Increase reading outcomes for PPG and support parents in gaining skills to support their children

Pupil Premium children to receive additional reading opportunities from available adults.




Personal development and well-being

HT/ Home link and teachers to establish positive relationship s with PPG children


Autumn one spend time getting to know the children and their families


SLT during learning walks and specific half termly meetings with PPA


Raise the profile and quality of teaching of PSHE across the school, including parents understanding of emotional and social development

PSHE to be taught by class teachers every Monday afternoon in order to raise its profile and provide dedicated time

Parent workshop to share with parents the SCARF materials

Weekly lessons





Autumn Term

PSHE Leader learning walks, book scrutiny and pupil conferencing.  Parental feedback gained.


Provide support and guidance to parents, particularly with routines, changes at the start of the school year through the roles of PPA and also Home Link

Continue weekly drop in session for parents to share parenting challenges and provide mutual support and guidance

Weekly session Family Link

Feedback from those who attend


Leadership and management

PPG progress and attainment maximised as a result of staffs increased understanding of the needs of these children.

Establish pupil premium strategy group who meet at the end of each phase to review progress of children eligible for pupil premium

HT to review provision until Covid staffing settles.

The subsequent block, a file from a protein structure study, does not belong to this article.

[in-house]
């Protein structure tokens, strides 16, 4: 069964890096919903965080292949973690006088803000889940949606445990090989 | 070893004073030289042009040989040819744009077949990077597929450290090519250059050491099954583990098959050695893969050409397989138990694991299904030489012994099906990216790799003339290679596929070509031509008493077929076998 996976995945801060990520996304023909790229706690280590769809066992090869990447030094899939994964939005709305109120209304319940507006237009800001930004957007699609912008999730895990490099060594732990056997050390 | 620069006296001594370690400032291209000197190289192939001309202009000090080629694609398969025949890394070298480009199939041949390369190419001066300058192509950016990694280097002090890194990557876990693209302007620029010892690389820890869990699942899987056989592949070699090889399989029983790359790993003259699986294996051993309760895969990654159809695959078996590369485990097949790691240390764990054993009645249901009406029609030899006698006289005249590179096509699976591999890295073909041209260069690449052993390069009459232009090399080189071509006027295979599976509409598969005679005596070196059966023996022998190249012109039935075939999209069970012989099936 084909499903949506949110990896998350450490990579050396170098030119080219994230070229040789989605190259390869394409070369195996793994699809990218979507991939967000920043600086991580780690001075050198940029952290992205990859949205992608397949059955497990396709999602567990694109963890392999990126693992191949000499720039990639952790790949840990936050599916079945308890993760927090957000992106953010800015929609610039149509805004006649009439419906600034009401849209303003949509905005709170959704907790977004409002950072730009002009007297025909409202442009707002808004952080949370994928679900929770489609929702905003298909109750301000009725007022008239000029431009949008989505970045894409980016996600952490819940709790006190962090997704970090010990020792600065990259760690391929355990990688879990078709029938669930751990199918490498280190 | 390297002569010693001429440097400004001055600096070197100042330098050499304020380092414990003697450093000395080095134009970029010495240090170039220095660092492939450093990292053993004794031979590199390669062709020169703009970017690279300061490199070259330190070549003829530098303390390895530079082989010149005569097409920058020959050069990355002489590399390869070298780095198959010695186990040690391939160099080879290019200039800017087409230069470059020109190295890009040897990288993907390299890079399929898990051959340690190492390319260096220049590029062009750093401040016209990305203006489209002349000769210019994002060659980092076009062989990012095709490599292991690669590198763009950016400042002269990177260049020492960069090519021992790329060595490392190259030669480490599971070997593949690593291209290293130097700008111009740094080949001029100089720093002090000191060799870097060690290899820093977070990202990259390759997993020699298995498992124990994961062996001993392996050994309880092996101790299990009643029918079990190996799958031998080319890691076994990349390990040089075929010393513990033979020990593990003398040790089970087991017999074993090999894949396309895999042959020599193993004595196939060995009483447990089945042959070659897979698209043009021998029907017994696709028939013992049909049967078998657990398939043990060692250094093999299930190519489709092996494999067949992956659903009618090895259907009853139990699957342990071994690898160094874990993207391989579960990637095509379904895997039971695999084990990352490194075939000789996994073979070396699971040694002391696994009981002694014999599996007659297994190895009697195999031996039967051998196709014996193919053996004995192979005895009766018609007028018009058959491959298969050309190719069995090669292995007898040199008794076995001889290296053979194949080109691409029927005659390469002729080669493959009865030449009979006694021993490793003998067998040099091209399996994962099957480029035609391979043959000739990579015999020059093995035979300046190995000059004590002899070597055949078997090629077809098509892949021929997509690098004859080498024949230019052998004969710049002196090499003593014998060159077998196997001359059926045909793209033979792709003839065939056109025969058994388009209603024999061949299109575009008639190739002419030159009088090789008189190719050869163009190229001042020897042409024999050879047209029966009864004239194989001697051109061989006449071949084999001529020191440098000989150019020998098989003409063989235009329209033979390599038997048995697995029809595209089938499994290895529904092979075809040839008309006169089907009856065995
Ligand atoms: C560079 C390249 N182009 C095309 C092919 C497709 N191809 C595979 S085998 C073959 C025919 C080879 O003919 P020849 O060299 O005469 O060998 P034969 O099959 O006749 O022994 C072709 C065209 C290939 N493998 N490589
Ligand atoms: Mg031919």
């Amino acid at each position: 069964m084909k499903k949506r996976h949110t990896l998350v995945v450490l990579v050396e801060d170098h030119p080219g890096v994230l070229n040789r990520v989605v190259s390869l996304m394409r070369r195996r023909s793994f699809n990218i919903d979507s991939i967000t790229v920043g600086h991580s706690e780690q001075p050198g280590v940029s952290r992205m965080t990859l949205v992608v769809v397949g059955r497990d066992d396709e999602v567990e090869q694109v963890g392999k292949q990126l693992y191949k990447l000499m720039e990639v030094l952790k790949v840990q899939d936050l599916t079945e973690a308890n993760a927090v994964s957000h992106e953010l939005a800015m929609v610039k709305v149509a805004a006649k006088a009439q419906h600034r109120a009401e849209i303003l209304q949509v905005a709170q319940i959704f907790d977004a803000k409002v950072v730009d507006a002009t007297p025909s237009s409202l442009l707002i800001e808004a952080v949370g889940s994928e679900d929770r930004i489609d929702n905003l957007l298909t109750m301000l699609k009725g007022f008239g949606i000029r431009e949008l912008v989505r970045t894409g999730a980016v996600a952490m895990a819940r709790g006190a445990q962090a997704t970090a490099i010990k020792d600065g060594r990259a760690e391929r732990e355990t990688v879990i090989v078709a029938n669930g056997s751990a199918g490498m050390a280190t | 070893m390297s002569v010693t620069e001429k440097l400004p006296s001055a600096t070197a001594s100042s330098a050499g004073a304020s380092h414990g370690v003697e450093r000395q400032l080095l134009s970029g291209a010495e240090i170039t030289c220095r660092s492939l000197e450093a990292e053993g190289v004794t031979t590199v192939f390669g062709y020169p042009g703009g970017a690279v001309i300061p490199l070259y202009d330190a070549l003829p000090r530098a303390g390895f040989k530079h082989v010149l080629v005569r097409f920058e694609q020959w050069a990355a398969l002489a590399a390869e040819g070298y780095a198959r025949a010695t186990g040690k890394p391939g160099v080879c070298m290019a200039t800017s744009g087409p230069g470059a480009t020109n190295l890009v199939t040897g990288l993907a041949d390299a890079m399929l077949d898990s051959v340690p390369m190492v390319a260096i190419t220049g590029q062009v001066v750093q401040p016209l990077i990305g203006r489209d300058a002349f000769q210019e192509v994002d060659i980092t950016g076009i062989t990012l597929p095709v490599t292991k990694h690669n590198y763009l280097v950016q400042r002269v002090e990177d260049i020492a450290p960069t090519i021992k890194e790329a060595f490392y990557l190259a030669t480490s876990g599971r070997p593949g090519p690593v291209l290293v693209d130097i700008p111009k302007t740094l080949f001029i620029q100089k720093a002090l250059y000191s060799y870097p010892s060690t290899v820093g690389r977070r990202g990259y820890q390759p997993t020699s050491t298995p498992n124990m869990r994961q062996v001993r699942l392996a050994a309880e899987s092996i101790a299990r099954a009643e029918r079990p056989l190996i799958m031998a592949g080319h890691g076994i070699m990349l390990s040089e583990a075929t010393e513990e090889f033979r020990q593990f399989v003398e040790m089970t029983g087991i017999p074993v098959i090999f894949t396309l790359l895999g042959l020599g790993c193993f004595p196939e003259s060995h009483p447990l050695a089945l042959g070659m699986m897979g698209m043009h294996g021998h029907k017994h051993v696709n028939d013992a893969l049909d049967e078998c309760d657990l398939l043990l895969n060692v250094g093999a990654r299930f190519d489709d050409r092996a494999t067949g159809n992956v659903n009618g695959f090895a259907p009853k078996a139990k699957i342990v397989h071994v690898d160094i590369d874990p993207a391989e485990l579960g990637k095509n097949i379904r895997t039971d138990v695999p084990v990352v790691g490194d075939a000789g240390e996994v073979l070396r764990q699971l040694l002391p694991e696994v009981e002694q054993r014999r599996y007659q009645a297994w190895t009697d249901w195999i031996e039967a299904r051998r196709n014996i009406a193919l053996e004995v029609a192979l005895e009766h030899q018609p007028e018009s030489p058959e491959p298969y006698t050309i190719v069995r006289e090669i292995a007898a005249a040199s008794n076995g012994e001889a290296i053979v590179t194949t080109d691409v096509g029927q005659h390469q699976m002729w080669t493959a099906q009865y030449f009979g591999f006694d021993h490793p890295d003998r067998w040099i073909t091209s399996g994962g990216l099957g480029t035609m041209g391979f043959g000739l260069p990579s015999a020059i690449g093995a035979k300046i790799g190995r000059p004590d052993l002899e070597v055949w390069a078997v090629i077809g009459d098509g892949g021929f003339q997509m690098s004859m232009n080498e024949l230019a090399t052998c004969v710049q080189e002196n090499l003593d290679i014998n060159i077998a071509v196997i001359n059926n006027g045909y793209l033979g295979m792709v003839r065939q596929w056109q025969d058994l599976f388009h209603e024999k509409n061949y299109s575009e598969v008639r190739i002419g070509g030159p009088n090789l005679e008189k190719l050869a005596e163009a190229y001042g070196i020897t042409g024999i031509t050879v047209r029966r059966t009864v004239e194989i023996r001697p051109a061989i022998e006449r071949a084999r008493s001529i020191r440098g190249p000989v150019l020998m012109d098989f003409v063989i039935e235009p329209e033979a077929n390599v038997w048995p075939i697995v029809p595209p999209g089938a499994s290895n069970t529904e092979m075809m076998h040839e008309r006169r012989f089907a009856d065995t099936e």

Established at beginning of school year

Progress reviewed every 6 weeks

Pupil strategy group to meet at end of each phase

Progress for children eligible for PPG has strengthened and any gap in attainment has narrowed

All staff have a clear picture of the provision of each individual child




Attainment KS1 (2019) Disadvantaged Pupils

Percentage reaching expected standard

PP Outcomes (10)

Non-PP Outcomes (81)


National PP Outcomes 

National Non-PP Outcomes























RWM combined















PP Outcomes (9)

Non-PP Outcomes (81)


National PP Outcomes 

National Non-PP Outcomes


Phonics %age







Phonics APS















PP Outcomes (11)

Non-PP Outcomes (78)


National PP Outcomes 

National Non-PP Outcomes
























The impact of the funding allocations and improvements outlined in the PP strategy 2018/19 academic year for disadvantaged pupils

Teaching and learning

Each group of children eligible for PPG are different and need provision which is tailored to their needs. Also, as the school can sometimes have a very small group in a cohort so comparisons year on year can be misleading. However, outcomes for children in both years 1 and 2 were strong with the children eligible for PPG performing as well as children nationally in writing and better in maths and reading.


In the year 1 phonic test PPG have performed better than non PPG children.


The group of children in year R presented with difficulties across the prime areas, so the provision for them was focused on this. Accelerated progress was seen in all of these areas allowing them to almost achieve in line with non PPG children.


Emotional, social and behavioural support

There were no exclusions for any child during the academic year 2018-2019. Attendance was tracked half termly for every child eligible for PPG and support for parents offered. Attendance for PPG children was in line with non PPG and as a school all groups of children achieved 97.73% placing us in the 14th percentile nationally up 5 places from last year.

All children needing access to an ELSA were provided for.



The impact of service premium for 2018/19 academic year

In 2018-2019 there were 2 service children in year 2, 2 in year 1 and 1 in year 1

These children and their families were all supported through the school’s ELSA, the annual family picnic and the ongoing display that recognises their unique family situations.

All of these children had academic outcomes which were in line or above their peers.